January 29, 2015
Mortgage rates were steady to slightly higher today on average. Some lenders were actually slightly lower, but they were the exception. In contrast to yesterday, the bond markets that underlie rate movements were exceedingly calm, and what little movement there was came in measured doses. This sort of low-altitude, sideways bounce is a fairly common occurrence following a bigger move lower in bond markets.
The distinction between bond markets and mortgage rates is important here, because mortgage lenders haven't been able to pass along all of the gains implied by trading levels. If markets manage to calm down a bit, that means rates have some room to improve even if trading levels simply hold steady. That process can only happen gradually over multiple days and could easily be thrown off by more volatility.
Even if rates held steady, they'd be doing so essentially right in line with the best levels since early May 2013. 3.625% remains a widely-available conforming 3yr fixed quote for top tier scenarios and several aggressive lenders are at 3.5%.
Loan Originator Perspective
"I continue to favor floating. Some of the gains we enjoyed yesterday have disappeared today but lender pricing is basically unchanged. As i have said many times, lenders are slow to pass along the gains so even with today's weakness we have same rates as yesterday." -Victor Burek, Open Mortgage
"Mortgage Rates have given back small gains from yesterday's rally, but there does not appear to be a true change in direction. If you can stomach some price changes day to day, with the overall goal of capturing potentially lower mortgage rates...I think floating is a sound option at these levels. The overall bias appears to be a desire to test for lower rates, I hope we do and you caputre it." -Brent Borcherding, brentborcherding.com
"We gave back a fraction of yesterday's strong gains today, but that's no unusual. Both treasuries and MBS are still in their "slowly trending downward" track. It's almost a "can't lose" proposition for borrowers: today's rates are great, AND they MAY continue downward. Don't take the market for granted though, if you like your pricing, be ready to lock." -Ted Rood, Senior Originator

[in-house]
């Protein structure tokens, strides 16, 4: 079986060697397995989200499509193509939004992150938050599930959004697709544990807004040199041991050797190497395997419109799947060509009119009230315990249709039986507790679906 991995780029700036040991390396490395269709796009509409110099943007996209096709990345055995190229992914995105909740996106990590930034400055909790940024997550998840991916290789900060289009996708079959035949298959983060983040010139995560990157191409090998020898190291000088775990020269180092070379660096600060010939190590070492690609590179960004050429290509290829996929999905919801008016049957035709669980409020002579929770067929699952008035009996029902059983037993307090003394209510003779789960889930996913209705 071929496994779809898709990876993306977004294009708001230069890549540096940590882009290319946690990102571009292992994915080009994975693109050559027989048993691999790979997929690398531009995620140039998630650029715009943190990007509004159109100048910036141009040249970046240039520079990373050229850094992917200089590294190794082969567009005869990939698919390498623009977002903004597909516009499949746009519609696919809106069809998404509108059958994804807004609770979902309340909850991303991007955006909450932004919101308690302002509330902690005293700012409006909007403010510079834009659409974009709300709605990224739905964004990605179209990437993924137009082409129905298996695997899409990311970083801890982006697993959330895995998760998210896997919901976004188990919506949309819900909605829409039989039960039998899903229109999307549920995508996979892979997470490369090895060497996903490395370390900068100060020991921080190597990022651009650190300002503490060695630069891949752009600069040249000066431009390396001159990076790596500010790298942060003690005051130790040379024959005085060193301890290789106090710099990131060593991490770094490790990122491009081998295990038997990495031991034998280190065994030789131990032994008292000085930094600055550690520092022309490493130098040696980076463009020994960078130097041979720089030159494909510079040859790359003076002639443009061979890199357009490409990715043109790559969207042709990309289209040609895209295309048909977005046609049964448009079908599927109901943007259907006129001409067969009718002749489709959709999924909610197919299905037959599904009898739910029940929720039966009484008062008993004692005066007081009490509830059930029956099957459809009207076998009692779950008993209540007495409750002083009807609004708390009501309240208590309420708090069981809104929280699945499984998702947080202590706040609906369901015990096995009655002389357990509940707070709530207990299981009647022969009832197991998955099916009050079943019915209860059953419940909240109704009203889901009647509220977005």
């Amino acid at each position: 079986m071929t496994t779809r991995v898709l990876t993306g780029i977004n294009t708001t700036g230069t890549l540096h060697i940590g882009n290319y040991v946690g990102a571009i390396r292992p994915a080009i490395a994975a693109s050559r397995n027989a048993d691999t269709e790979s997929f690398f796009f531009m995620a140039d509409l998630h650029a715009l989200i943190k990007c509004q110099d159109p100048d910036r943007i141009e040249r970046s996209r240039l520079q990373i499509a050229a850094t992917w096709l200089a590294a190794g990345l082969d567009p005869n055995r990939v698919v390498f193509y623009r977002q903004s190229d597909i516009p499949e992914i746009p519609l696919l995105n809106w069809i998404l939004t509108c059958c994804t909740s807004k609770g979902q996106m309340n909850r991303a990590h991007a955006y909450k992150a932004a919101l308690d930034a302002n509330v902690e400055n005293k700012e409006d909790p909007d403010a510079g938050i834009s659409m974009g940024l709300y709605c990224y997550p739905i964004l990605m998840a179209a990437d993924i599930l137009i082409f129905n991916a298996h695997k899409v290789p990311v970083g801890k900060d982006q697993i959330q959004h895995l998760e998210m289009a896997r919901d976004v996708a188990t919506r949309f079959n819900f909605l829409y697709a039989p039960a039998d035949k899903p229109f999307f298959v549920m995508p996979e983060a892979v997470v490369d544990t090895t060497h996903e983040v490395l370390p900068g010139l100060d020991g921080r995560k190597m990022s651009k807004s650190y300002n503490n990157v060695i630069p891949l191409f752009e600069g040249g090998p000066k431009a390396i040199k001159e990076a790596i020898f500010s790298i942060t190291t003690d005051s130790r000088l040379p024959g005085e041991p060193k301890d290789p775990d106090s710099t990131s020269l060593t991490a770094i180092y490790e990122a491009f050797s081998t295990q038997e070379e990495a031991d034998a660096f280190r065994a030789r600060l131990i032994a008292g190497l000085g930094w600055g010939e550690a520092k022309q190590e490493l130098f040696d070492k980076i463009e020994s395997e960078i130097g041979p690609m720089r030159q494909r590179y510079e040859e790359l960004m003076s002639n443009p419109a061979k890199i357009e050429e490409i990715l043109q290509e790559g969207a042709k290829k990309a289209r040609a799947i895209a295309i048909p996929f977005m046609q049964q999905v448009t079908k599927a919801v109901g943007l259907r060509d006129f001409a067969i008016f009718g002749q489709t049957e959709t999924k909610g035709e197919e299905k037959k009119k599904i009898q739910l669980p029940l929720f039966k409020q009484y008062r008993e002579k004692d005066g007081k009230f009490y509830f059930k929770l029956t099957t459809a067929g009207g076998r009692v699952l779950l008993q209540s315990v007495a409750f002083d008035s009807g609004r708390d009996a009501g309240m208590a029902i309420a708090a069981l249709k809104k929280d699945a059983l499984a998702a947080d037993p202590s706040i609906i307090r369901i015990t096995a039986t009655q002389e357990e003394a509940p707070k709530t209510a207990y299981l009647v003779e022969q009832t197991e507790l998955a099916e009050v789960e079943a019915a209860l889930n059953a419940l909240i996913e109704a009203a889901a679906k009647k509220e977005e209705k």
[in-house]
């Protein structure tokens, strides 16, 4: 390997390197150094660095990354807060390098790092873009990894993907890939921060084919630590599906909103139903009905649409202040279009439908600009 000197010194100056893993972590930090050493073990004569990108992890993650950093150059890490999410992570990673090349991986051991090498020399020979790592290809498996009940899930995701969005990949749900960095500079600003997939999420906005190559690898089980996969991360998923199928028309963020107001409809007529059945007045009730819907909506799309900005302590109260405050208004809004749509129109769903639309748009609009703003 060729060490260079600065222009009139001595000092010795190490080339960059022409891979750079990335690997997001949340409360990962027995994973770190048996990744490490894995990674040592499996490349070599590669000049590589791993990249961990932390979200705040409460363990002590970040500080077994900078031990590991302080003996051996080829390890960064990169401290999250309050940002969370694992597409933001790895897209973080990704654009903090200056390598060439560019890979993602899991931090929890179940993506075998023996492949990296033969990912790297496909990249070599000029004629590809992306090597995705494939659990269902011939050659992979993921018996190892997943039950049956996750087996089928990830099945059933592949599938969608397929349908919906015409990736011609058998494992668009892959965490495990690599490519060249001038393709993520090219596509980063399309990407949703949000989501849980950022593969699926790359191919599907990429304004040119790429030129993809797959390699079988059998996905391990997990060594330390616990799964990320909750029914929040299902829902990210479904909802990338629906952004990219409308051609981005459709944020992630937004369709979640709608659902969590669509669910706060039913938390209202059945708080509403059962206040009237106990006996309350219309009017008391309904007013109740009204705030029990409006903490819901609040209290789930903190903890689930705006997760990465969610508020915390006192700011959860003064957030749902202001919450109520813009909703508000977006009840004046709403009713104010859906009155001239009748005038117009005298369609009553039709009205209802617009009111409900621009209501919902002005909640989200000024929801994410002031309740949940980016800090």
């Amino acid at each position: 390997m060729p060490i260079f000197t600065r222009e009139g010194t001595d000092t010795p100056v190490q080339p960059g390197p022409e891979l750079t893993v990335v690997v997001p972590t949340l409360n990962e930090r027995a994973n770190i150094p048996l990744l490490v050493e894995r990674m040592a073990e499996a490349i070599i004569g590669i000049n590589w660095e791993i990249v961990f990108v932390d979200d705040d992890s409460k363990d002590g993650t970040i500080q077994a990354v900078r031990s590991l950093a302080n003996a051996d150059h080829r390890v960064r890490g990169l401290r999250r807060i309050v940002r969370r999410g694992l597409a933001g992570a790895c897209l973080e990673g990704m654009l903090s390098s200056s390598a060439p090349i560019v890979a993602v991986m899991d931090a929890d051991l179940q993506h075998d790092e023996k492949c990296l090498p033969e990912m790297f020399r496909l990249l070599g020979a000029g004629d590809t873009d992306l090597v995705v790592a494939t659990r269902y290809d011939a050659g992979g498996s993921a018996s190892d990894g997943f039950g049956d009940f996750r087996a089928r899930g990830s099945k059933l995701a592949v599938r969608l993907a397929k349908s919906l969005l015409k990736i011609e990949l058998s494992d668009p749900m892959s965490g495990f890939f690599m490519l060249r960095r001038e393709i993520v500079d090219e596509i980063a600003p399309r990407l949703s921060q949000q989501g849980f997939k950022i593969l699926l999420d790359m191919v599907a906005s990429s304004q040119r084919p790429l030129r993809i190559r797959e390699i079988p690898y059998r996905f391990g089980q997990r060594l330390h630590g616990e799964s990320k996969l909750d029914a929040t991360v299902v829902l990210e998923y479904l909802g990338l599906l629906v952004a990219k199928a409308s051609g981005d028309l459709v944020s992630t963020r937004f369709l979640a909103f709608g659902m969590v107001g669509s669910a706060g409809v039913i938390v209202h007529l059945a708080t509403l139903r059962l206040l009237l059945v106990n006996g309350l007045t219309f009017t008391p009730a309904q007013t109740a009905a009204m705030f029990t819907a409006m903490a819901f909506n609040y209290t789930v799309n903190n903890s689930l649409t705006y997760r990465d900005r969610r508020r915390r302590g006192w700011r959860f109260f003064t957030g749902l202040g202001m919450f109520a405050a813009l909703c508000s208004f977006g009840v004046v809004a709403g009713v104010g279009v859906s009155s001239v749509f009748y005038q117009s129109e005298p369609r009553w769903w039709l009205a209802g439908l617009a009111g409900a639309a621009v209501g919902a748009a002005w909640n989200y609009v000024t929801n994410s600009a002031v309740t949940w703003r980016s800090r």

Today's Best-Execution Rates
- 30YR FIXED - 3.625
- FHA/VA - 3.25
- 15 YEAR FIXED - 3.0-3.125
- 5 YEAR ARMS - 3.0 - 3.50% depending on the lender
Ongoing Lock/Float Considerations
- 2015 began with a strong move to the lowest rates seen since May 2013. The catalyst has been and continues to be Europe.
- European bond yields trended constantly lower in 2014, thus playing a prominent role in keeping US rates lower than they otherwise might be. Many feel that Europe will continue to slide until their central bank engages in US-style quantitative easing. Some see this happening in early 2015. In any event, we're looking for a turn in Europe, first and foremost, before worrying about the longer-term trend in bond markets being at serious risk of reversing.
- It's impossible to know when Europe will turn a corner, and even then it's only the sort of thing we'll be able to observe in hindsight. That means every head-fake toward higher rates runs the risk of developing into a longer term rise, even if those risks vary greatly in terms of probability. Clients with longer term time horizons and who otherwise don't mind losing some ground in exchange for the chance at locking even lower rates are the only ones who should float. Clients who must close by a certain date or who can't afford to lose any ground on rates should generally be locking even though the longer term trend has been in their favor for over a year now.
- As always, please keep in mind that the rates discussed generally refer to what we've termed 'best-execution' (that is, the most frequently quoted, conforming, 30yr fixed rate for top tier borrowers, based not only on the outright price, but also 'bang-for-the-buck.' Generally speaking, our best-execution rate tends to connote no origination or discount points--though this can vary--and tends to predict Freddie Mac's weekly survey with high accuracy. It's safe to assume that our best-ex rate is the more timely and accurate of the two due to Freddie's once-a-week polling method).